Ian Keith MacPherson died at his Bridgehampton home on June 19. He was 91.
Mr. MacPherson’s life spanned the globe. He was born in London on May 9, 1923, to Esther May Barnes and Donald MacPherson and raised in South London. He lost his father at age 12 and soon thereafter his older brother, Alan, left home for dental studies. He spent summers in Sandown on the Isle of Wight interspersed with trips to Ayrshire in Scotland to visit family.
As a child he had a passion for model trains. He attended the Alleyn’s school in Dulwich beginning in 1932. He stayed with his mother during the early years of the war, while his brother was abroad serving in North Africa.
He began his working career at age 17 in 1940 at a chartered accountancy firm. In early 1941 he learned that the Navy was looking for radio operators. After a six-month training course, he joined the British Merchant Navy as a marine operator and went to sea for five years, from October 1941 to 1946. Of his many ports of call, in one Russian port he acquired a motorcycle, which was to be his main mode of transportation for the decade ahead. Following his service with the Merchant Navy, Mr. MacPherson pursued engineering studies at the City University of London. While there, he started the university’s sailing club.
Upon graduation, Mr. MacPherson secured a job with Marconi and found he was traveling the world once again. His first assignment was in Egypt, where he lived in Cairo and Alexandria. In the late 1950s, following his first marriage to Aline Goldie, he was posted to Ecuador for two years. Their eldest daughter, Cayre, was born there. In 1961, in pursuit of work in the United States, he left Marconi for California, where he worked for GTEI. His second daughter, Michele, was born in 1963 in San Mateo. His career brought him and his family to New York in the mid-1960s.
He was divorced in 1969, and was introduced to Phyllis Pieper shortly thereafter. They were married on April 18, 1970. In 1971, after he secured a job with ITT Europe, Mr. MacPherson and his wife moved to Brussels. In 1976 they returned to the United States and a new job at Satellite Transmissions Systems in Smithtown. Following Mr. MacPherson’s retirement, they settled full time in Bridgehampton.
Having traveled so much of the world in his younger years, Mr. MacPherson was eager to revisit many of his favorite places with his wife. He loved England, particularly London, the Isle of Wight, and Devon, and France and Italy. But most of all he loved returning to the home they built in Bridgehampton.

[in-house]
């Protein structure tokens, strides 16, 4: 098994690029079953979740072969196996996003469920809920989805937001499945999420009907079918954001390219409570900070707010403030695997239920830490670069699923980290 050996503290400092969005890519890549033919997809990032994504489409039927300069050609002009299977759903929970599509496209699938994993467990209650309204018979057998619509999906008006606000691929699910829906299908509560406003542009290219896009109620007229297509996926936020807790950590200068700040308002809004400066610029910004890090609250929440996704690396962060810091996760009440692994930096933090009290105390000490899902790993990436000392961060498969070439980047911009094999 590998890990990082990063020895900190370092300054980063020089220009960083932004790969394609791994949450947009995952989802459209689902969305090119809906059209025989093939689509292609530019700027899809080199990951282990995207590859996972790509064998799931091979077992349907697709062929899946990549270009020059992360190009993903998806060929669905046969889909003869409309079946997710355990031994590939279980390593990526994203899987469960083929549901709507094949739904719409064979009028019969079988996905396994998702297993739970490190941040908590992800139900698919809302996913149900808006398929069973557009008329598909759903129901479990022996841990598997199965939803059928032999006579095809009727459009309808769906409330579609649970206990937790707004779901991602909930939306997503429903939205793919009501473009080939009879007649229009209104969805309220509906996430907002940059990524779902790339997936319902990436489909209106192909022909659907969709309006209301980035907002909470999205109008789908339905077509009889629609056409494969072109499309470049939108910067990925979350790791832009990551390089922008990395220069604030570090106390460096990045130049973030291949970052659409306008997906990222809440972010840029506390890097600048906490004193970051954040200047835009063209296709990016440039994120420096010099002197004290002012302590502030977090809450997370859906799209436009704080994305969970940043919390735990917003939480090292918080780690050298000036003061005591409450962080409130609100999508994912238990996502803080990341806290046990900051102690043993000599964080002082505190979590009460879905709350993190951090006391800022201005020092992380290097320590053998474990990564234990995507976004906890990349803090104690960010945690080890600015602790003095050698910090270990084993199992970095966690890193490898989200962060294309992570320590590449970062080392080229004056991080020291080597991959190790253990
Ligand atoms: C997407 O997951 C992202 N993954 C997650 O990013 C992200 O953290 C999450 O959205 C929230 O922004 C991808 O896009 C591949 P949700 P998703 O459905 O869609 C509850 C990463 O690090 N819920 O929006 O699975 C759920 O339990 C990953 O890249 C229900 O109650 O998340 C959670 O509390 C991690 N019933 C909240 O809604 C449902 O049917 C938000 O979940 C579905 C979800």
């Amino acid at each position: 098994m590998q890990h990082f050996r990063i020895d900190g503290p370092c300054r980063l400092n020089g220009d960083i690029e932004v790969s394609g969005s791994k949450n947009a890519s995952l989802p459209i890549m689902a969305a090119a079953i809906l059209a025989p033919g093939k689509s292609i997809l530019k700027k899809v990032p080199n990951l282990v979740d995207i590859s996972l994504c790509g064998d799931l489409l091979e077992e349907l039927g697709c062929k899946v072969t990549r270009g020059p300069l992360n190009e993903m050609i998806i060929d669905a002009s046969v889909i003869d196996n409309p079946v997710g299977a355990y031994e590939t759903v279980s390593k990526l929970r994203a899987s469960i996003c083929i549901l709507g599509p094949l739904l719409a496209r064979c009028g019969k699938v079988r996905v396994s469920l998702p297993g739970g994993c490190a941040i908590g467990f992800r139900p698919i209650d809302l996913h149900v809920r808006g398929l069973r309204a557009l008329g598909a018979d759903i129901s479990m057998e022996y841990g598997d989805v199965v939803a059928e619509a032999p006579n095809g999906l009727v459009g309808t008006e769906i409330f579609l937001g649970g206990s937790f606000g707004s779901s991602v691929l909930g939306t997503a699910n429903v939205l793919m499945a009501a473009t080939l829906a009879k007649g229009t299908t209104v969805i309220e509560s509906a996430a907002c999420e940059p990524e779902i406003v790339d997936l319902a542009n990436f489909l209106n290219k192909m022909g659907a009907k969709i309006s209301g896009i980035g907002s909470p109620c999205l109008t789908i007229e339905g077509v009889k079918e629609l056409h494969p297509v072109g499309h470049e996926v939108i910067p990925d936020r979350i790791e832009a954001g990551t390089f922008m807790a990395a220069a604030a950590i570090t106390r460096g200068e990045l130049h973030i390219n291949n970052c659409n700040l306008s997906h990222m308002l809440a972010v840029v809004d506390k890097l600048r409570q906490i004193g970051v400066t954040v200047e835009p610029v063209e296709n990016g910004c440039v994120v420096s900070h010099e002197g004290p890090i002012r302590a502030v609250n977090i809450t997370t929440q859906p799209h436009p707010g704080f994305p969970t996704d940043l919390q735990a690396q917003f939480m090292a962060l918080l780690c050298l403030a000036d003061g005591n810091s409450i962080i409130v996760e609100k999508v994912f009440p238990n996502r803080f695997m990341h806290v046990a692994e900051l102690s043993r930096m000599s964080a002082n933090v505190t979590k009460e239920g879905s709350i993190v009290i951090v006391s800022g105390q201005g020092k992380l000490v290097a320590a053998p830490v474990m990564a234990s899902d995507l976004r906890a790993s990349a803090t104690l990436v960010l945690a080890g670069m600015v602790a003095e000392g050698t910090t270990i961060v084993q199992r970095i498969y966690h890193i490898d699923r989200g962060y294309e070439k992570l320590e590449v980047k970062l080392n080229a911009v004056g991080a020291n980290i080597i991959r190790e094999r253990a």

He was an avid reader of non-fiction and biographies. He loved chess and he had a great taste for music, particularly appreciating Brazilian jazz and classical guitar. He took up painting later in life when he first retired, dabbled in golf, became a formidable croquet partner and decided that learning Italian at 89 would help keep his brain sharp. The BBC news and the crossword puzzle were a must in his daily routine.
In autumn 2012, after working and living in the United States for some 50 years and being married to an American for 42 years, Mr. MacPherson decided to apply for U.S. citizenship. Despite missing his first swearing-in appointment, he became an American in November 2012. That same year revealed another milestone in his life when he was awarded the Arctic Star, by Prime Minister David Cameron, for his service during World War II in the waters north of the Arctic Circle.
Survivors said Mr. MacPherson was a man of incredible integrity, with a strong sense of commitment. His work, both professionally and following retirement, demonstrated the diligence that he would dedicate to any project he undertook. Until recently he was an active participant in the Bridgehampton Citizens Advisory Committee, addressing transportation issues. Survivors said he had many friends in the Bridgehampton community who will remember his genuine kindness and his sense of fairness together with his dry sense of humor.
Mr. MacPherson is survived by his wife, Phyllis Pieper MacPherson; two daughters, Cayre MacPherson Michas and Michele MacPherson; and three grandchildren, Jason, Zoe and Gordon Michas.
A funeral service was held at St. Ann’s Episcopal Church in Bridgehampton on June 23; burial followed at Edgewood Cemetery in Bridgehampton. Funeral arrangements were under the direction of the Brockett Funeral Home in Southampton.